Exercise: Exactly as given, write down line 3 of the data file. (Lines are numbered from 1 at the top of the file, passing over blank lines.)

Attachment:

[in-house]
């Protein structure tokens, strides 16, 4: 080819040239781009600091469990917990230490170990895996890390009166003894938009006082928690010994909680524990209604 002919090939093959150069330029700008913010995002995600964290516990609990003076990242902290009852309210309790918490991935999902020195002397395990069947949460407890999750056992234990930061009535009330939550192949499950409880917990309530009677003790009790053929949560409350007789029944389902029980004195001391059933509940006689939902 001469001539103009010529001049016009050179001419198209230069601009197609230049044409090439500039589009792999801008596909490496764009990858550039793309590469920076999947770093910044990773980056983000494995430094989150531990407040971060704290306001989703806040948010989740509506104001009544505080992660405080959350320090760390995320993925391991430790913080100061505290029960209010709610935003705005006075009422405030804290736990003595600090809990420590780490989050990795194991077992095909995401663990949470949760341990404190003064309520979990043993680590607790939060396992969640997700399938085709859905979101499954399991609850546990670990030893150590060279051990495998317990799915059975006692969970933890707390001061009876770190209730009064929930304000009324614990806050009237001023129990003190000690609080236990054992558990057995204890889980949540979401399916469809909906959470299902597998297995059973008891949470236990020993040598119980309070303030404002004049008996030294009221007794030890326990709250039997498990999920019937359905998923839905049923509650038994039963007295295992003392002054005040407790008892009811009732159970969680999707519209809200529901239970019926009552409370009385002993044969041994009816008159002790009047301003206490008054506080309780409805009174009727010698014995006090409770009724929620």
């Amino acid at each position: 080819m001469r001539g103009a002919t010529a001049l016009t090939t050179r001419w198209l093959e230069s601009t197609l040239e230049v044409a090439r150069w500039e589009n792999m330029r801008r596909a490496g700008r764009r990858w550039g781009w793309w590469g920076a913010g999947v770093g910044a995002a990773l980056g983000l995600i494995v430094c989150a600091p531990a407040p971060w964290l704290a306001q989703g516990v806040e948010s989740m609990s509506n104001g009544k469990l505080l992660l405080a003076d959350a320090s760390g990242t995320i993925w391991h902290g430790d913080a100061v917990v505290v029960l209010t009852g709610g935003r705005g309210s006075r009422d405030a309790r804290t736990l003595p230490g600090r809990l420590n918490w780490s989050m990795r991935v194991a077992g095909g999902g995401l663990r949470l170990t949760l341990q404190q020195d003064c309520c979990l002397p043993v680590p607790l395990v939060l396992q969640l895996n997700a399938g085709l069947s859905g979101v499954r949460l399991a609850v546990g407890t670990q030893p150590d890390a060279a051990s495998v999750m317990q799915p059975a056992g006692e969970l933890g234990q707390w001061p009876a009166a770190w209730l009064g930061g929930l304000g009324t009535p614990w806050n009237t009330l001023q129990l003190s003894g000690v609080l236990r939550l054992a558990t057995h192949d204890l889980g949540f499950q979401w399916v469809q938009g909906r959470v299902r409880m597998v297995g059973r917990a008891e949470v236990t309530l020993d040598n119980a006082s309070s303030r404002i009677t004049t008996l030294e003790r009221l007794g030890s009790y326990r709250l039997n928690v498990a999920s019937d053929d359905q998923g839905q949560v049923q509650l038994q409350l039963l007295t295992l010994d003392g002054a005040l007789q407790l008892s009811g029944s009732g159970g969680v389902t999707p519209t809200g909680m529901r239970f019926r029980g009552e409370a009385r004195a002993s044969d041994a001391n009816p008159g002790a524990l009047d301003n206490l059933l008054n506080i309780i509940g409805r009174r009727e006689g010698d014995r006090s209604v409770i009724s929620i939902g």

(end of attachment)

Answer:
């Amino acid at each position: 080819m001469r001539g103009a002919t010529a001049l016009t090939t050179r001419w198209l093959e230069s601009t197609l040239e230049v044409a090439r150069w500039e589009n792999m330029r801008r596909a490496g700008r764009r990858w550039g781009w793309w590469g920076a913010g999947v770093g910044a995002a990773l980056g983000l995600i494995v430094c989150a600091p531990a407040p971060w964290l704290a306001q989703g516990v806040e948010s989740m609990s509506n104001g009544k469990l505080l992660l405080a003076d959350a320090s760390g990242t995320i993925w391991h902290g430790d913080a100061v917990v505290v029960l209010t009852g709610g935003r705005g309210s006075r009422d405030a309790r804290t736990l003595p230490g600090r809990l420590n918490w780490s989050m990795r991935v194991a077992g095909g999902g995401l663990r949470l170990t949760l341990q404190q020195d003064c309520c979990l002397p043993v680590p607790l395990v939060l396992q969640l895996n997700a399938g085709l069947s859905g979101v499954r949460l399991a609850v546990g407890t670990q030893p150590d890390a060279a051990s495998v999750m317990q799915p059975a056992g006692e969970l933890g234990q707390w001061p009876a009166a770190w209730l009064g930061g929930l304000g009324t009535p614990w806050n009237t009330l001023q129990l003190s003894g000690v609080l236990r939550l054992a558990t057995h192949d204890l889980g949540f499950q979401w399916v469809q938009g909906r959470v299902r409880m597998v297995g059973r917990a008891e949470v236990t309530l020993d040598n119980a006082s309070s303030r404002i009677t004049t008996l030294e003790r009221l007794g030890s009790y326990r709250l039997n928690v498990a999920s019937d053929d359905q998923g839905q949560v049923q509650l038994q409350l039963l007295t295992l010994d003392g002054a005040l007789q407790l008892s009811g029944s009732g159970g969680v389902t999707p519209t809200g909680m529901r239970f019926r029980g009552e409370a009385r004195a002993s044969d041994a001391n009816p008159g002790a524990l009047d301003n206490l059933l008054n506080i309780i509940g409805r009174r009727e006689g010698d014995r006090s209604v409770i009724s929620i939902g």